Well-known Minnesota broker Kris Lindahl sued Canada-based RE/MAX broker Rob Golfi on Friday for using his signature ‘open arms’ pose. Lindahl is seeking undisclosed damages for alleged trademark infringement.

It’s often said imitation is the sincerest form of flattery; however, famed Twin Cities broker Kris Lindahl‘s recent lawsuit against a former group coaching client proves it’s anything but.

Lindahl is currently locked in a trademark infringement case against RE/MAX Golfi Realty broker-owner Rob Golfi, who started using Lindahl’s signature arms outstretched pose in his marketing after attending one of Lindahl’s branding seminars in May 2021.

“KLRE is one of Minnesota’s top real estate brokerages,” the 44-page suit states. “Built on the tireless efforts and ensuing successes of its CEO, Kris Lindahl, KLRE’s billboards and other advertisements are instantly recognized throughout Minnesota, Western Wisconsin, and even areas of Colorado. This is in no small part due to the substantial time and dollars invested in KLRE’s marketing and branding efforts.”

“Indeed, today, no Minnesotan can drive through the Twin Cities without seeing a KLRE billboard or bus advertisement displaying Mr. Lindahl performing his signature ‘Arms Outstretched’ pose,” the suit added. “It goes without saying that this pose is an integral part of KLRE’s marketing campaign.”

Lindahl’s lawyers said Golfi began using the pose in October 2021, when the Canadian broker posted a Halloween-themed graphic on his company’s Facebook page. The graphic is an illustration of Golfi as a vampire with his arms wide open (cue Creed) and the words, “Golfi gets it sold.”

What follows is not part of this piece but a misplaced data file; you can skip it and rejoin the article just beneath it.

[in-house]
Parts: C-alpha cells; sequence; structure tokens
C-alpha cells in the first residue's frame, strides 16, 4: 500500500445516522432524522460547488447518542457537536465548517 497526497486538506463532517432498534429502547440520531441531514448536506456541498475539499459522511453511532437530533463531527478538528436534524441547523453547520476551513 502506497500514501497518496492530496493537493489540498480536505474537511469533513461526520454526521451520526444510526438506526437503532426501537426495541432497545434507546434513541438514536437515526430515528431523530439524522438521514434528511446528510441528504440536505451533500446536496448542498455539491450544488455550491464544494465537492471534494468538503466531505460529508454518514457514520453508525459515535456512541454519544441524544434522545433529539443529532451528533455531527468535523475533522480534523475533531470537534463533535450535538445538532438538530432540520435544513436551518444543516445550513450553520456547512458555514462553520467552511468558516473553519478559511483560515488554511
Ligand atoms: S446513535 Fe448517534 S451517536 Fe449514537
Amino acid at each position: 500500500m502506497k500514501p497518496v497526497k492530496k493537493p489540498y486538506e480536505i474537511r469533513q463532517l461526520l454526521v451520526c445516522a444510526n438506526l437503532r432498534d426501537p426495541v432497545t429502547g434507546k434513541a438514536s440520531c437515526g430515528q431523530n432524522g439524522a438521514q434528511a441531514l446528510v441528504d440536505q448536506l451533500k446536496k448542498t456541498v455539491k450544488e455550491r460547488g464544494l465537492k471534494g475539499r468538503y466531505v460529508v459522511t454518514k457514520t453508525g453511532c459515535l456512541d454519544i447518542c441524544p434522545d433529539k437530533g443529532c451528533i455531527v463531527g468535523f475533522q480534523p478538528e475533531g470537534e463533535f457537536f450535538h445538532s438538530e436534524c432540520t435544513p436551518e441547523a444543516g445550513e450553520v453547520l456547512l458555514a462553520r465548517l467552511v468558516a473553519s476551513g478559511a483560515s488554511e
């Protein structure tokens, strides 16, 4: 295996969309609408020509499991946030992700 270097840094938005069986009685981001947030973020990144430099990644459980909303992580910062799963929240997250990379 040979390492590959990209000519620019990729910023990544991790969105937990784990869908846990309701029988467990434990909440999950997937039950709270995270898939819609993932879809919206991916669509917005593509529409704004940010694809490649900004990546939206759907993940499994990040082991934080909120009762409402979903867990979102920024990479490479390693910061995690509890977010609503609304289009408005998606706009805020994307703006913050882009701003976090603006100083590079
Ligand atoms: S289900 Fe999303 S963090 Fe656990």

A few weeks later, Golfi began posting selfies with clients doing the same pose and even incorporated it into his Christmas 2021 fundraising campaign for small local businesses. From there, Golfi began making the pose an integral part of his branding, including placements on city buses and billboards — which caught the attention of passersby who were familiar with Lindahl’s marketing.

“There are Kris Lindahl knockoff billboards in Niagara, Canada?” read a screenshot of a tweet Lindahl’s lawyers included in the suit as proof of Lindahl’s trademark claim.

In addition to eerily similar billboard and bus ads, Lindahl said Golfi copied his May 2019 ‘Campaign for Convenience’ advertisement video. In addition to copying the political press conference theme, Golfi also rehashed Lindahl’s speech in the video nearly word for word.

 

Lindahl’s speech reads as follows:

“Many Thanks. Many Thanks. We need real estate by people, by people and for people. I’ll get you a quote in 48 hours or less, guaranteed, not because it’s easy, but because it’s difficult. Don’t ask what you can do for your agent, ask your agent what they can do for you. The only thing we have to fear is cleaning up and tidying up.

Read my lips: No open houses.

Today I am officially announcing my relief campaign. The American people deserve the opportunity to get a guaranteed listing for their home that will sell in 48 hours or less. Free from cleaning, decluttering and open house.

Are you with me? Are you with me?”

Then in Golfi’s video, which seems to have been removed from social media in light of the suit, the broker says this: